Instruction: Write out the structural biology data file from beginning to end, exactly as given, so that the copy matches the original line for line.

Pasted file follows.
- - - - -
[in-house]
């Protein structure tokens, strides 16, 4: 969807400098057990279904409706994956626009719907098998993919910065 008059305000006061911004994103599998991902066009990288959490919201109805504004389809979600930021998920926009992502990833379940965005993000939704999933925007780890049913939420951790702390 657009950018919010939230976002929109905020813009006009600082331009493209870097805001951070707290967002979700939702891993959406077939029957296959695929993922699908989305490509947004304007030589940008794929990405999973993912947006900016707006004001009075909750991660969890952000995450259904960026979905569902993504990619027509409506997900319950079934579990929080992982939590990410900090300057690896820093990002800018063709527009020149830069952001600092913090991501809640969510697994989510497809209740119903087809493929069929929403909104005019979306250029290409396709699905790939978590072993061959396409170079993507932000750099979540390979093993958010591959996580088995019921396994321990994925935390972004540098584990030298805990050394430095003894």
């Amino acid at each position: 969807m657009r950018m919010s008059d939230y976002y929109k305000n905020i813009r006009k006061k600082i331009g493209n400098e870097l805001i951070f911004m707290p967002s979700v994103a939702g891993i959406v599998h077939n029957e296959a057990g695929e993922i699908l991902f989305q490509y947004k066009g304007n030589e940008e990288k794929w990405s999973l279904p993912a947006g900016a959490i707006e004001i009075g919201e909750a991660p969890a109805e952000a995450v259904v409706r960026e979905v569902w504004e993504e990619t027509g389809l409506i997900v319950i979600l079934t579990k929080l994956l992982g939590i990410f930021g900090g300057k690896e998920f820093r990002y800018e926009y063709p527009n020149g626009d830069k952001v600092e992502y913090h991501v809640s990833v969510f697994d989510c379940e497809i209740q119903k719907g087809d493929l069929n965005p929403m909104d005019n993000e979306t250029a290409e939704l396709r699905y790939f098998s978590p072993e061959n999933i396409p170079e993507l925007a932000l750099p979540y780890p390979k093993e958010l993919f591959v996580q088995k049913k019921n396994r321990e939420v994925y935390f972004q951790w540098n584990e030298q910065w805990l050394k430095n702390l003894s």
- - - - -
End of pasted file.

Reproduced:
[in-house]
């Protein structure tokens, strides 16, 4: 969807400098057990279904409706994956626009719907098998993919910065 008059305000006061911004994103599998991902066009990288959490919201109805504004389809979600930021998920926009992502990833379940965005993000939704999933925007780890049913939420951790702390 657009950018919010939230976002929109905020813009006009600082331009493209870097805001951070707290967002979700939702891993959406077939029957296959695929993922699908989305490509947004304007030589940008794929990405999973993912947006900016707006004001009075909750991660969890952000995450259904960026979905569902993504990619027509409506997900319950079934579990929080992982939590990410900090300057690896820093990002800018063709527009020149830069952001600092913090991501809640969510697994989510497809209740119903087809493929069929929403909104005019979306250029290409396709699905790939978590072993061959396409170079993507932000750099979540390979093993958010591959996580088995019921396994321990994925935390972004540098584990030298805990050394430095003894």
């Amino acid at each position: 969807m657009r950018m919010s008059d939230y976002y929109k305000n905020i813009r006009k006061k600082i331009g493209n400098e870097l805001i951070f911004m707290p967002s979700v994103a939702g891993i959406v599998h077939n029957e296959a057990g695929e993922i699908l991902f989305q490509y947004k066009g304007n030589e940008e990288k794929w990405s999973l279904p993912a947006g900016a959490i707006e004001i009075g919201e909750a991660p969890a109805e952000a995450v259904v409706r960026e979905v569902w504004e993504e990619t027509g389809l409506i997900v319950i979600l079934t579990k929080l994956l992982g939590i990410f930021g900090g300057k690896e998920f820093r990002y800018e926009y063709p527009n020149g626009d830069k952001v600092e992502y913090h991501v809640s990833v969510f697994d989510c379940e497809i209740q119903k719907g087809d493929l069929n965005p929403m909104d005019n993000e979306t250029a290409e939704l396709r699905y790939f098998s978590p072993e061959n999933i396409p170079e993507l925007a932000l750099p979540y780890p390979k093993e958010l993919f591959v996580q088995k049913k019921n396994r321990e939420v994925y935390f972004q951790w540098n584990e030298q910065w805990l050394k430095n702390l003894s």